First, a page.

• If you feel like a walk around join our volunteer Jess on a VIP tour to a number of groups including Historia (multi period group of re-enactors, artisans and museum professionals), Cottereaux (A mercenary group that portrays life in a siege mercenary company)  Rafnheim  (a Germanic Iron Age group representing a period which pre-dates the Viking era, offering an exclusive opportunity to join in a children’s workshop and an adult’s workshop!)
  • VIP-only seating at each joust, with the best view- and don’t be shy to grab yourself a lance-tip as a souvenir!
  • VIP only amenities – again, no queues (Thank Goodness for that!!)
  • Opportunity to meet and greet the jousters, and special photo opportunities!

 

So, don’t miss out, click here for your chance to win this amazing prize.

 

Banquet

The Peacock Feast

A medieval feast can seem a bit strange to modern sensibilities. Food is served in removes, which are miniature multi course meals in their own right and the choice of fare can often limit choice of supplier: unless of course you live in an area where the local Coles stocks porpoise and beaver. Then,  there is all of the ritual which could turn an intimate thirty dish meal shared with a few hundred of your closest friends into a full blown theatrical production.

Enter the Peacock.

The Peacock Feast

During the later middle ages there arose a tradition of taking vows during feasts, generally at the urging of the host. Feasts were the perfect venue for young, and young at heart knights to be urged to greater and greater deeds of glory. After all there were chivalrous companions to urge you on, beauteous ladies to impress and alcohol, which then as now, helps make the impossible seem quite achievable. These typically were not your typical New Year’s resolution type vow such as promising to drink less and exercise more, watching your diet etc. but full on deeds of valour such as holding ground against all comers in a joust at the low end, to liberating the Holy Land at the upper end of the scale.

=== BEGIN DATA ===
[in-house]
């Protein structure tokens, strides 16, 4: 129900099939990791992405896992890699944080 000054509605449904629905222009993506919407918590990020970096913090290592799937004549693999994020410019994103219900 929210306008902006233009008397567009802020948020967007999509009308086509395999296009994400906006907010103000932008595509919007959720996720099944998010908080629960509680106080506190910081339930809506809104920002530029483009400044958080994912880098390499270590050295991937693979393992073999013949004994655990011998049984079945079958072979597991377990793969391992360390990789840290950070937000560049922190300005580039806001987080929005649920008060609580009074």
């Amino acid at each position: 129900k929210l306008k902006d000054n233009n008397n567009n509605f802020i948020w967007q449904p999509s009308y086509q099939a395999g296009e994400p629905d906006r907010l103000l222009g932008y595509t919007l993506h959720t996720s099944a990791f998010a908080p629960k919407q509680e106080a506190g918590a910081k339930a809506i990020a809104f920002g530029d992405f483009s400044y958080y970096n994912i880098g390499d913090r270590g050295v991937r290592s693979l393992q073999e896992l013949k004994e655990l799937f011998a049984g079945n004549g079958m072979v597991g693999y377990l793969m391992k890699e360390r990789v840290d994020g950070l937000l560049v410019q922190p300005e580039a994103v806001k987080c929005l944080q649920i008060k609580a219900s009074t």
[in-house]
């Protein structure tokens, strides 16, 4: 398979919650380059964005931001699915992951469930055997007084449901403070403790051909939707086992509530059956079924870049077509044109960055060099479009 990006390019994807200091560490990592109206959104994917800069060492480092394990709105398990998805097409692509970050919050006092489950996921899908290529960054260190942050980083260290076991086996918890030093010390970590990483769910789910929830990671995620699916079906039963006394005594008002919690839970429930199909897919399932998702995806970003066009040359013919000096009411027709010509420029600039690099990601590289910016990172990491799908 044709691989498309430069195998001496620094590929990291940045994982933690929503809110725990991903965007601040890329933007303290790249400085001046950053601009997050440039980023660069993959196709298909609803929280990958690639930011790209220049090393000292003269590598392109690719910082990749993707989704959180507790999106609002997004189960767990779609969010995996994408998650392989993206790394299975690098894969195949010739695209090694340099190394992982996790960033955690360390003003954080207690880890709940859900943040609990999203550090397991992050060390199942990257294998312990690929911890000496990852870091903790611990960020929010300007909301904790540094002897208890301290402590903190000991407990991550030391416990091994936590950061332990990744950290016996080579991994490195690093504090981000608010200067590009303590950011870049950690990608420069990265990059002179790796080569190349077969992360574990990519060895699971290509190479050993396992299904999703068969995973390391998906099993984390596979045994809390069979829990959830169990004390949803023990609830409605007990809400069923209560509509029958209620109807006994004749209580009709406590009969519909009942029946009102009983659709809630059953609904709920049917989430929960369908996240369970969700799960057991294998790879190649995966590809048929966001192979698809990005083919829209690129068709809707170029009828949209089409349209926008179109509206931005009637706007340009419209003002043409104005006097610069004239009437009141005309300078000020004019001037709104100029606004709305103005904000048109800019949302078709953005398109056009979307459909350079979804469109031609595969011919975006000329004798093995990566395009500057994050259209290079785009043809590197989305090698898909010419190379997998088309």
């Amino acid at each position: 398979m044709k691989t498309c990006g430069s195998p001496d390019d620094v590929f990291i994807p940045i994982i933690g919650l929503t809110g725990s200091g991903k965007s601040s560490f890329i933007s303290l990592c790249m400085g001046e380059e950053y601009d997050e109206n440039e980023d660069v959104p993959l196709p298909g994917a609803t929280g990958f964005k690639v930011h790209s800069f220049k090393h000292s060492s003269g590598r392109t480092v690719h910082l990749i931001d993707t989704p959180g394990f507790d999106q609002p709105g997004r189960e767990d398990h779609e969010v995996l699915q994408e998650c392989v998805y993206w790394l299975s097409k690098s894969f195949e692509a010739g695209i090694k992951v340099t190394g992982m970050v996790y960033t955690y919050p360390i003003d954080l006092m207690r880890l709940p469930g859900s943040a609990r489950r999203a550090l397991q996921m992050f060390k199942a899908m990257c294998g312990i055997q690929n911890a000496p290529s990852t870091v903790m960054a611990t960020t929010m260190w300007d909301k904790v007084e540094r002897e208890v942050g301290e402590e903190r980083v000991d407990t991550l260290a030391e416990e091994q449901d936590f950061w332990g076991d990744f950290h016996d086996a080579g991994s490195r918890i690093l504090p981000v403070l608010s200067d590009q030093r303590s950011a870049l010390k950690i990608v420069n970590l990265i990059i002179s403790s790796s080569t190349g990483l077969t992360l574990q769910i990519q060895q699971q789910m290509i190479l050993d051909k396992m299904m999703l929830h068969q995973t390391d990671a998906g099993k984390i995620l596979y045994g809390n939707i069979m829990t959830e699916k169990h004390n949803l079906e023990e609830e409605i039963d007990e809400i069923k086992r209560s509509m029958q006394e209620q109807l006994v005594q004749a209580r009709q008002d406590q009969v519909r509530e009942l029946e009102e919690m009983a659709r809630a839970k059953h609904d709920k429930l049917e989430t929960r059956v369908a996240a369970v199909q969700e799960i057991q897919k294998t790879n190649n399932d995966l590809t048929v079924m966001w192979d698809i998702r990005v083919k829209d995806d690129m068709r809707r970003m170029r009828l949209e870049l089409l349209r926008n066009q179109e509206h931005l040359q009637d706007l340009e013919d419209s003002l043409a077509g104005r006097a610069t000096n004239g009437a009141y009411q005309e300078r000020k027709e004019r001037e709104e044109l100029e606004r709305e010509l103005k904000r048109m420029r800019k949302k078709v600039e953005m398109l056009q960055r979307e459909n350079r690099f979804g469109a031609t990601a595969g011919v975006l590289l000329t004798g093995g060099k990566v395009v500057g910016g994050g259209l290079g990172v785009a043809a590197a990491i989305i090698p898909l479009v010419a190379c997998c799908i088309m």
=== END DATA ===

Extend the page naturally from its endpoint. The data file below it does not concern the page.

The best time during a feast to take one of these vows; the chivalric ones that were likely to get you killed, was during the presentation of the subtlety. The presentation of the subtlety was the high point of the feast. As could be expected they were anything but subtle and could take the form of a rare and fantastic beast, a confectionary sailing ship or if your budget is slightly larger you build a castle wall out of roast poultry and garrison the towers with roast deer boar and goats!  The ‘four and twenty blackbirds baked into a pie’ was actually a thing though the birds were presumably inserted into the pie after it was baked. Once the pie was, very carefully, cut open the birds would fly out singing to the delight of the diners. Possibly because live blackbirds are not an approved food additive this tradition has sadly been in decline at dinner parties.

A more subtle subtlety was the presentation of a bird, such as a swan or peacock, which had been roasted and then its skin, which had been carefully removed and roasted separately was stitched back on; complete with feathers.  Prised for their majesty in the case of the swan or its display, in the case of the peacock they made perfect subtleties, especially given the relative scarcity of fresh unicorn.

The Peacock Vow

The first Vow of the Peacock was in fact fictional, a tale written in 1312 by Jacques de Longuyon which introduces the ideas of the Nine Worthies of Chivalry (more about which in a later blog) and more importantly for now the practise  of using the presentation of the subtlety to swear an oath. For the potential medieval hero, presentation of a magnificent subtlety at a feast was the perfect time to make outrageous vows as it had all of the necessary ingredients:

  1. Large gathering of your peers and superiors
  2. Chivalrous companions
  3. Lots of wine
  4. Ladies to impress
  5. Heralds, jongleurs and minstrels to immortalise your vow
  6. Lots of wine

De Longuyon’s poem struck a chord and life quickly took to imitating art and we know of several similar vows being undertaken at later feasts involving Audubon subtleties including vows taken on peacocks, swans, herons, pheasants and even a sparrowhawk. It seemed hardly was a bird out of the oven before some gallant had slapped a hand on it vowing loudly to do or die.